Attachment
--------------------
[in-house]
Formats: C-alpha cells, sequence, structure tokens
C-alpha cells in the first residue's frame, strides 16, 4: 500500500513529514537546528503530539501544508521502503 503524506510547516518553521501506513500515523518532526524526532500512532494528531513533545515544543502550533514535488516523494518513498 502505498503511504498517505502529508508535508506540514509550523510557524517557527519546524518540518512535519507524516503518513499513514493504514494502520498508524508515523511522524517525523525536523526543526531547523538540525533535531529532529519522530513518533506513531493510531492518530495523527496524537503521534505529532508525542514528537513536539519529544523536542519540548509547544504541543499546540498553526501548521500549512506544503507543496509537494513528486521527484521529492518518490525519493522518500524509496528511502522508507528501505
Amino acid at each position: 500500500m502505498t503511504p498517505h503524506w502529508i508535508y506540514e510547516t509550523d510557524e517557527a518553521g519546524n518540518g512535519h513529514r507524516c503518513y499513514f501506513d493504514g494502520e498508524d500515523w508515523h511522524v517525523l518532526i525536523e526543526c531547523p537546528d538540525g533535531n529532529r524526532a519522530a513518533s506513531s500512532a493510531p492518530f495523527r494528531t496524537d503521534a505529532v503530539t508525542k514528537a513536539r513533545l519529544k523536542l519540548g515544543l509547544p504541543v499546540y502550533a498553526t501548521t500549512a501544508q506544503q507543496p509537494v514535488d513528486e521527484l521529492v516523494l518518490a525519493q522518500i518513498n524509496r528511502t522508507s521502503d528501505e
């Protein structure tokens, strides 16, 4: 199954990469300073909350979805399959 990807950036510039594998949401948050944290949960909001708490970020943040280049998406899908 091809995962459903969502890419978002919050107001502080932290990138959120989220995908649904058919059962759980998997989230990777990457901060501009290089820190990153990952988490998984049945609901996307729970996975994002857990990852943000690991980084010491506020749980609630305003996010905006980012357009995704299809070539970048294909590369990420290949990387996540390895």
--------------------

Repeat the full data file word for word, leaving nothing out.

[in-house]
Formats: C-alpha cells, sequence, structure tokens
C-alpha cells in the first residue's frame, strides 16, 4: 500500500513529514537546528503530539501544508521502503 503524506510547516518553521501506513500515523518532526524526532500512532494528531513533545515544543502550533514535488516523494518513498 502505498503511504498517505502529508508535508506540514509550523510557524517557527519546524518540518512535519507524516503518513499513514493504514494502520498508524508515523511522524517525523525536523526543526531547523538540525533535531529532529519522530513518533506513531493510531492518530495523527496524537503521534505529532508525542514528537513536539519529544523536542519540548509547544504541543499546540498553526501548521500549512506544503507543496509537494513528486521527484521529492518518490525519493522518500524509496528511502522508507528501505
Amino acid at each position: 500500500m502505498t503511504p498517505h503524506w502529508i508535508y506540514e510547516t509550523d510557524e517557527a518553521g519546524n518540518g512535519h513529514r507524516c503518513y499513514f501506513d493504514g494502520e498508524d500515523w508515523h511522524v517525523l518532526i525536523e526543526c531547523p537546528d538540525g533535531n529532529r524526532a519522530a513518533s506513531s500512532a493510531p492518530f495523527r494528531t496524537d503521534a505529532v503530539t508525542k514528537a513536539r513533545l519529544k523536542l519540548g515544543l509547544p504541543v499546540y502550533a498553526t501548521t500549512a501544508q506544503q507543496p509537494v514535488d513528486e521527484l521529492v516523494l518518490a525519493q522518500i518513498n524509496r528511502t522508507s521502503d528501505e
């Protein structure tokens, strides 16, 4: 199954990469300073909350979805399959 990807950036510039594998949401948050944290949960909001708490970020943040280049998406899908 091809995962459903969502890419978002919050107001502080932290990138959120989220995908649904058919059962759980998997989230990777990457901060501009290089820190990153990952988490998984049945609901996307729970996975994002857990990852943000690991980084010491506020749980609630305003996010905006980012357009995704299809070539970048294909590369990420290949990387996540390895």